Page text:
The Global state of learning

Last update 07 Aug 23

The 2021/2 Global Education Monitoring Report examines the role of non-state actors in education and the delivery of inclusive and equitable quality education and lifelong learning for all. What follows is a summary of key findings and recommendations from the report (GEM Report).

The share of private institutions is increasing and now accounts for approximately 17 per cent of primary (2013) and 26 per cent of secondary (2014) schools globally (GEM Report, 2021: 3). The reasons for choosing a private institution over a public one are varied and no one type of provider delivers a better quality of education than the other. In some cases, non-state actors are better positioned to fill a gap in education provision, including for disadvantaged groups. However, issues of quality and equity remain.

Core principles to ensure equity and inclusion

The report calls on governments to see all educational institutions, public and private, as part of the same system with common rules, financial support, and oversight.

1. Education financing should not favour some learners and exclude others.

Governments should ensure that households do not pay for education goods or services that the country has committed to making available free of charge. Public funding should be allocated based on student enrolment and students’ needs. Schools should not select students for admission nor profit from provision. Currently, 28 per cent of countries ban for-profit provision of primary and secondary education, yet 30 per cent do not regulate fees at the same levels (GEM Report, 2021: 25).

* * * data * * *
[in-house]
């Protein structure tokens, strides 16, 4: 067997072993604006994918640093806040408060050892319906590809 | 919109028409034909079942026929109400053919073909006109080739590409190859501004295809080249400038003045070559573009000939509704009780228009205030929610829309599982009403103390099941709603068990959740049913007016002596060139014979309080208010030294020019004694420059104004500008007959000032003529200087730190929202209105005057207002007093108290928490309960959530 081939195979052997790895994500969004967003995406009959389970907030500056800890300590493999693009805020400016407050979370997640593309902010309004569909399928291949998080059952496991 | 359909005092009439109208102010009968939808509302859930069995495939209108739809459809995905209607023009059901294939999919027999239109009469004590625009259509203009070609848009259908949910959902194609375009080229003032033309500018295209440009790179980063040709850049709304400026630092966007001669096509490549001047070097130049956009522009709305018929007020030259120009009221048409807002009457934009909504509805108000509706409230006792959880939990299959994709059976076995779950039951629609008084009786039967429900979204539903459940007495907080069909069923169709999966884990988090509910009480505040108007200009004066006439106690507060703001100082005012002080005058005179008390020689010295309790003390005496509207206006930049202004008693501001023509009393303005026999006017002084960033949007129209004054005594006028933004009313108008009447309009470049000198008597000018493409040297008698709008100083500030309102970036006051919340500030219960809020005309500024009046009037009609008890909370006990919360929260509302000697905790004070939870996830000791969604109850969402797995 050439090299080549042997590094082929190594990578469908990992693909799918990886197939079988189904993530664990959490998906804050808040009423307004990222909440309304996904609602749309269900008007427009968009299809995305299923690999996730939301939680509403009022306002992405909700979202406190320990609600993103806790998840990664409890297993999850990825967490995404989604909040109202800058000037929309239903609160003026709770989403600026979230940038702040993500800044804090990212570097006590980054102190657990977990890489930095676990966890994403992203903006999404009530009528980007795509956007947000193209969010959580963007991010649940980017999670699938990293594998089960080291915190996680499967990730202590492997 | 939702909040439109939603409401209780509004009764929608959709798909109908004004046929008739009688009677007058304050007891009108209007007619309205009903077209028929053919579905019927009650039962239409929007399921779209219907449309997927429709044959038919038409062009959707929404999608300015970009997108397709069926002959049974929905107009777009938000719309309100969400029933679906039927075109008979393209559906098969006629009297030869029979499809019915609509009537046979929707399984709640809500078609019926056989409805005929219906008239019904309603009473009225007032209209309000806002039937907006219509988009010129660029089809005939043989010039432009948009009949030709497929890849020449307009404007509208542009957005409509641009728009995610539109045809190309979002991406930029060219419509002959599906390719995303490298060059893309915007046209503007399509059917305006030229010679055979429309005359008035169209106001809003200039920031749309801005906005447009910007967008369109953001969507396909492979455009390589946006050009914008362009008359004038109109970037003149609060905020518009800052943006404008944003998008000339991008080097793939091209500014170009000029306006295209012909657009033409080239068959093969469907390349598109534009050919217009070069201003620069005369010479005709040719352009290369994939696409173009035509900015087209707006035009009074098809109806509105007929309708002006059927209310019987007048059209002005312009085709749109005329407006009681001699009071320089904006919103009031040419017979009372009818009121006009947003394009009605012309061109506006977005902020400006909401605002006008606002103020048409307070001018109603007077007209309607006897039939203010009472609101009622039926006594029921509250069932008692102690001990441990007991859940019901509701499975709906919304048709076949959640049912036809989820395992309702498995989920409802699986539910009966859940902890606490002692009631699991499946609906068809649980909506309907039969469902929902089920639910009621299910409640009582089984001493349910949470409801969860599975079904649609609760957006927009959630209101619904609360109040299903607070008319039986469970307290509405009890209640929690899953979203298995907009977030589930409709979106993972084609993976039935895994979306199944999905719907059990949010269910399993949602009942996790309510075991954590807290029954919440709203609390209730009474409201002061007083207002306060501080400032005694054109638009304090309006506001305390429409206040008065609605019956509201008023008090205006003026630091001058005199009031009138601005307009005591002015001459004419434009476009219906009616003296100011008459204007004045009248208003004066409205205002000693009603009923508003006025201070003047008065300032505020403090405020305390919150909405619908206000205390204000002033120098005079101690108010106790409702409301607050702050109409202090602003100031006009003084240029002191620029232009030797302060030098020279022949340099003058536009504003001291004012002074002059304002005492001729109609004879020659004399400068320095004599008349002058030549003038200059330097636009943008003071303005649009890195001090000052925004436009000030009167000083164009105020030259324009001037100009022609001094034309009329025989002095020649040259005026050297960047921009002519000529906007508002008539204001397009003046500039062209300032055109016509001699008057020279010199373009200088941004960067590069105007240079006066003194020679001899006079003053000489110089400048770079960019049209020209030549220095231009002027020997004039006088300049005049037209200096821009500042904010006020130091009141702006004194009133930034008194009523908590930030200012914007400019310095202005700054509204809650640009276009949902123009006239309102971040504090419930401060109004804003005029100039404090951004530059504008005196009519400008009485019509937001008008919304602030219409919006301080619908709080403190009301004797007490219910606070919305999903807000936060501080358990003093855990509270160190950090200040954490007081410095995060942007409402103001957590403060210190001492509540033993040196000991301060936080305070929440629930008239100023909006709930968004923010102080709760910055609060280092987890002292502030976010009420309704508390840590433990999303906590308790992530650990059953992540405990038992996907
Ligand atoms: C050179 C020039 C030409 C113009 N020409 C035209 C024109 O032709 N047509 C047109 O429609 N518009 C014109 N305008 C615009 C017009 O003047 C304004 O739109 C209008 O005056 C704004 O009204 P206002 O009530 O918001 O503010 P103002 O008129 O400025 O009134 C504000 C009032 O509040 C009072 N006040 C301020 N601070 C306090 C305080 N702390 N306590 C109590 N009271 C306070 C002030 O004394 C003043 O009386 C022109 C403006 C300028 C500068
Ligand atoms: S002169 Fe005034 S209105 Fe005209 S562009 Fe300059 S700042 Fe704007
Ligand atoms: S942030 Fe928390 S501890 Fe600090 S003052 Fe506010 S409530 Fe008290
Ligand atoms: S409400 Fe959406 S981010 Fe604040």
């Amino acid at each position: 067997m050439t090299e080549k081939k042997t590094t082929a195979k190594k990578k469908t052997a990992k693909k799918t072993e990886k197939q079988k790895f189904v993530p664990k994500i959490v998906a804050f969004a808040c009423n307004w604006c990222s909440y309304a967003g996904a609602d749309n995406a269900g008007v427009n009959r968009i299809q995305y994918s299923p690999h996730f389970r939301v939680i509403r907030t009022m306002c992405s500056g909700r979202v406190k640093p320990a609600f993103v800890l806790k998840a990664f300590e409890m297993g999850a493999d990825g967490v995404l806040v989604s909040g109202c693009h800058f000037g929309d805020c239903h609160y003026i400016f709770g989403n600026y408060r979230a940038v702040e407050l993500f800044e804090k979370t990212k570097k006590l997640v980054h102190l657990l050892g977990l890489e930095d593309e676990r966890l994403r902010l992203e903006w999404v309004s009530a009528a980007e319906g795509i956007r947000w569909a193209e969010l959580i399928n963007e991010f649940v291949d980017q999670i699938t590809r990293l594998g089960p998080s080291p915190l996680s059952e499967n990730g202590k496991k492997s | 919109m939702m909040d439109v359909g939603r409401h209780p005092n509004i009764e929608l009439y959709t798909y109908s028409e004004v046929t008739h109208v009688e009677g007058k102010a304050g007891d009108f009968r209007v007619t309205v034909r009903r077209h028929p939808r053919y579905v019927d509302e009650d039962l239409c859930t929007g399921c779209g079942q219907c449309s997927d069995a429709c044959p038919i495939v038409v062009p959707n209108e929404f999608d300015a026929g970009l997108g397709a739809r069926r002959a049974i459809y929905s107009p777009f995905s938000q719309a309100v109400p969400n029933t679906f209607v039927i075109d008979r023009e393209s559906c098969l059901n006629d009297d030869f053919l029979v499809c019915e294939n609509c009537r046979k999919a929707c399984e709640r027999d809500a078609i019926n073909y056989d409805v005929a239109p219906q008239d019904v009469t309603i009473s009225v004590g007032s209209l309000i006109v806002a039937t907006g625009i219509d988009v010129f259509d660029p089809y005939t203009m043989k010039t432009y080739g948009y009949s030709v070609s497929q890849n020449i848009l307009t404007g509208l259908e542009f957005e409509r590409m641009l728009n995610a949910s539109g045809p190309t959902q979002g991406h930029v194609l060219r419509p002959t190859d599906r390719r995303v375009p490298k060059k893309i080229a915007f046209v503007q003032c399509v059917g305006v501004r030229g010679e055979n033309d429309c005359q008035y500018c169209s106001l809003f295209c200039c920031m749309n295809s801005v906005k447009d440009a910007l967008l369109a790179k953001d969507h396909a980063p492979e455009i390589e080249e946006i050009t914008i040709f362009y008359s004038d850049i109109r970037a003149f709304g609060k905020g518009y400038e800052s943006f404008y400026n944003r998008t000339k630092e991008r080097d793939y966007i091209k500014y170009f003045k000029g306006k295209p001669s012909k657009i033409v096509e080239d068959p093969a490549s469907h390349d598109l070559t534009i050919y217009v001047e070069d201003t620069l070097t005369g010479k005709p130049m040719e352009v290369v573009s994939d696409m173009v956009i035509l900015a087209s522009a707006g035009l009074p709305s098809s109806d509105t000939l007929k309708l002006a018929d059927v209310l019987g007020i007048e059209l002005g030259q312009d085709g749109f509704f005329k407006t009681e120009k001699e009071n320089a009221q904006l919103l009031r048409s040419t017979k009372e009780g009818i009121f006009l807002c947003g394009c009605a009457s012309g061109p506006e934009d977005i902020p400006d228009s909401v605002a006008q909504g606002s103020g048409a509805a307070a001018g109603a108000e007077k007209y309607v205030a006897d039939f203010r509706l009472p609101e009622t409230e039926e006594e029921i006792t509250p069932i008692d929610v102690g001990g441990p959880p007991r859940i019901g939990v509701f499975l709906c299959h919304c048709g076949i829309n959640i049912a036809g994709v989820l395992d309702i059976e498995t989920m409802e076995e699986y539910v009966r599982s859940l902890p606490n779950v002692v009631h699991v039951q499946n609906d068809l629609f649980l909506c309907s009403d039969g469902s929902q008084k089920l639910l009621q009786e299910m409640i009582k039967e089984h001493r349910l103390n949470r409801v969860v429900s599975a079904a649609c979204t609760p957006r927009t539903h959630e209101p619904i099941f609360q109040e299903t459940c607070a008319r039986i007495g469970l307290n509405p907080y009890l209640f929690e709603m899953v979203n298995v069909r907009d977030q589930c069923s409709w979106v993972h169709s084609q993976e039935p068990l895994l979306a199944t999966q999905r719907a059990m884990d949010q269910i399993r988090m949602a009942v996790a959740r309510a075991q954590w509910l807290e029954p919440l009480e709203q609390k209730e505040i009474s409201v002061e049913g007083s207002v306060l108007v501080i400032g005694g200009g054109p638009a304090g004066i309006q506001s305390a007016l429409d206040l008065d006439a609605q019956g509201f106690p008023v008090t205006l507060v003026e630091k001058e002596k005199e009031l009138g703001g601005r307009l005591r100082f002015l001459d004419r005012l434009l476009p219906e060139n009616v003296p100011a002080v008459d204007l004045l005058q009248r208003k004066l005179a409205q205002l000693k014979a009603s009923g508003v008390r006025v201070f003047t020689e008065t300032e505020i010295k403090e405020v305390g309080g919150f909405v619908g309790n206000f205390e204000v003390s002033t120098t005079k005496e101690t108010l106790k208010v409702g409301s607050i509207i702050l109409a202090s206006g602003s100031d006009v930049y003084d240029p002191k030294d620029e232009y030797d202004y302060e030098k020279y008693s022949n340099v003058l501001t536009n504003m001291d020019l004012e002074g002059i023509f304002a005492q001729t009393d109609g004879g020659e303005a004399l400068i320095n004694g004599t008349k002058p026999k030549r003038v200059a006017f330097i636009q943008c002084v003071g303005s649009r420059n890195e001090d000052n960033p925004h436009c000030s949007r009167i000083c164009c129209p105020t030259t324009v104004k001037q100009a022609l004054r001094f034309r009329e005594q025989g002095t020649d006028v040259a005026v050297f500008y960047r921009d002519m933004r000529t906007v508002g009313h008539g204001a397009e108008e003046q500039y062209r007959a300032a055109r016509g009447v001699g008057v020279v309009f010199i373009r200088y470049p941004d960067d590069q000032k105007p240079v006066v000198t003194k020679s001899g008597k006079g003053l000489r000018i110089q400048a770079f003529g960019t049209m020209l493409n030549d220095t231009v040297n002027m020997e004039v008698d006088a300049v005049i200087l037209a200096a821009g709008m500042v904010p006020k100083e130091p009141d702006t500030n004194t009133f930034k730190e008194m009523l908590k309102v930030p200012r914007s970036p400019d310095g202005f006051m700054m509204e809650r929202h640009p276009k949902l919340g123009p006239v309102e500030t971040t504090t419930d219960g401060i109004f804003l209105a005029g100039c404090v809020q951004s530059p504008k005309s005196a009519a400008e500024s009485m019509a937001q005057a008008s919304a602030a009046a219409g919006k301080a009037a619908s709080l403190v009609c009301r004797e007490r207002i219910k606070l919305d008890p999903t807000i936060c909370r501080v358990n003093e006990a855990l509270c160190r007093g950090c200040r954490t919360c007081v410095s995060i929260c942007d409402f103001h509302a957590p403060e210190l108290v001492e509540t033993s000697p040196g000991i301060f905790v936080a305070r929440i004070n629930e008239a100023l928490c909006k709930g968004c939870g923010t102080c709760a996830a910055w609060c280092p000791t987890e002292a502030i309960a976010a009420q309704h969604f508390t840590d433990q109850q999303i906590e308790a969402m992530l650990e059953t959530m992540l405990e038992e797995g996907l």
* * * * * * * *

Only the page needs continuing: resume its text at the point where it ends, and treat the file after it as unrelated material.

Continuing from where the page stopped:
2. All learners should receive quality education.

Governments should establish quality assurance mechanisms related to inputs, results, safety, and inclusion and apply them to all education providers. School standards and their achievement should be made publicly available. Private supplementary tutoring can exacerbate inequalities and requires monitoring and oversight.

3. Regulations must be effective and feasible, avoiding unintended harm to disadvantaged learners.

All education providers must be regulated by education authorities to ensure that equity and inclusion standards are met, for example for infrastructure or learning materials. Regulations should be simple, transparent, easy to monitor and applied equally, and they should be periodically reviewed and adjusted. They should focus on education processes and results related to health, safety, quality, and equity.

4. Good ideas for education must be nurtured.

It is the government’s role to create an environment where innovation can flourish. Governments can bring innovation into the education system by monitoring learning and its determinants, compiling information about good practices, providing resources to promote collaboration between state and non-state actors, and piloting and scaling up good ideas. 

5. All voices should be given equal opportunities to shape the public debate in education.